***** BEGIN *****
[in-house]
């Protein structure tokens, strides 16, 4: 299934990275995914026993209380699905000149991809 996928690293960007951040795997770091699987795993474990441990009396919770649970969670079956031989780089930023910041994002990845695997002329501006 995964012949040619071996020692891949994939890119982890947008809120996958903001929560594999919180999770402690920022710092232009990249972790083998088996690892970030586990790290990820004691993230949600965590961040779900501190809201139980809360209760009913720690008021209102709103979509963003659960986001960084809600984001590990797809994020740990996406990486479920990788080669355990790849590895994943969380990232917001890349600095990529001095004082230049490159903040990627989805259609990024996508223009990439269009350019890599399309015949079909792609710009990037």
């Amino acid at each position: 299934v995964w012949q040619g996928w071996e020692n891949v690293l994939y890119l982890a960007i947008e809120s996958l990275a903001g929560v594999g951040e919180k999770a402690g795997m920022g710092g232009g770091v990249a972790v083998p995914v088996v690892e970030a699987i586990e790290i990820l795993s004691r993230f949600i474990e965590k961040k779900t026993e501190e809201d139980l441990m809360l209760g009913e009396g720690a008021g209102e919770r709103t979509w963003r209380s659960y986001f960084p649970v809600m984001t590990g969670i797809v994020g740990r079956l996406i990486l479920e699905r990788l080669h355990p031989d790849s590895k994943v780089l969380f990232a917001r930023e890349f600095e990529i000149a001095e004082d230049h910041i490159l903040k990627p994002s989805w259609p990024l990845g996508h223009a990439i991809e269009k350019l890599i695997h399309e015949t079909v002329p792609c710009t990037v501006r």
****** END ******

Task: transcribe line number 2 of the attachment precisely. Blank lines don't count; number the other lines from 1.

């Protein structure tokens, strides 16, 4: 299934990275995914026993209380699905000149991809 996928690293960007951040795997770091699987795993474990441990009396919770649970969670079956031989780089930023910041994002990845695997002329501006 995964012949040619071996020692891949994939890119982890947008809120996958903001929560594999919180999770402690920022710092232009990249972790083998088996690892970030586990790290990820004691993230949600965590961040779900501190809201139980809360209760009913720690008021209102709103979509963003659960986001960084809600984001590990797809994020740990996406990486479920990788080669355990790849590895994943969380990232917001890349600095990529001095004082230049490159903040990627989805259609990024996508223009990439269009350019890599399309015949079909792609710009990037």